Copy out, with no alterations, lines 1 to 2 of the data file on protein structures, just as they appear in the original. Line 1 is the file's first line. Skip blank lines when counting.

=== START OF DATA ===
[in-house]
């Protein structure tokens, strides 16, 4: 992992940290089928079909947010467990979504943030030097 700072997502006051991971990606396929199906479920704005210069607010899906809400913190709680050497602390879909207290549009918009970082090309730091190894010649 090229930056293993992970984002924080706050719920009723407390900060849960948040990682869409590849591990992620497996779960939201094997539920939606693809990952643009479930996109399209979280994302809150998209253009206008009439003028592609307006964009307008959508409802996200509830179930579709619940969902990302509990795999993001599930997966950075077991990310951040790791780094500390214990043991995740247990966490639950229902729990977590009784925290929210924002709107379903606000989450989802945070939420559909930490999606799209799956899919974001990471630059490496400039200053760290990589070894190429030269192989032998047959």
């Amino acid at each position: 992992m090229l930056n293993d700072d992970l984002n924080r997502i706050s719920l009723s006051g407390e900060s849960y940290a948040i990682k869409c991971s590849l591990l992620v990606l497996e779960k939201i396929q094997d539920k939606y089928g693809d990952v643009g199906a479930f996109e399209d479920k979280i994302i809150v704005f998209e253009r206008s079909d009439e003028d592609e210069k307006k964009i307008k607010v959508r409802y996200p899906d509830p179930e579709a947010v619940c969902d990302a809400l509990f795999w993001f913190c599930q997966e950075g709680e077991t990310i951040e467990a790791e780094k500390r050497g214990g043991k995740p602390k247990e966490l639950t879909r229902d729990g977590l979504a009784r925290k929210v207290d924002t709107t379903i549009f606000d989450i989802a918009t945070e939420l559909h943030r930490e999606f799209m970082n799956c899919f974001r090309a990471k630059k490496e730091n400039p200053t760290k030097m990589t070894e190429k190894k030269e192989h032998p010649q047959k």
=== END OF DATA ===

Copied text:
[in-house]
């Protein structure tokens, strides 16, 4: 992992940290089928079909947010467990979504943030030097 700072997502006051991971990606396929199906479920704005210069607010899906809400913190709680050497602390879909207290549009918009970082090309730091190894010649 090229930056293993992970984002924080706050719920009723407390900060849960948040990682869409590849591990992620497996779960939201094997539920939606693809990952643009479930996109399209979280994302809150998209253009206008009439003028592609307006964009307008959508409802996200509830179930579709619940969902990302509990795999993001599930997966950075077991990310951040790791780094500390214990043991995740247990966490639950229902729990977590009784925290929210924002709107379903606000989450989802945070939420559909930490999606799209799956899919974001990471630059490496400039200053760290990589070894190429030269192989032998047959």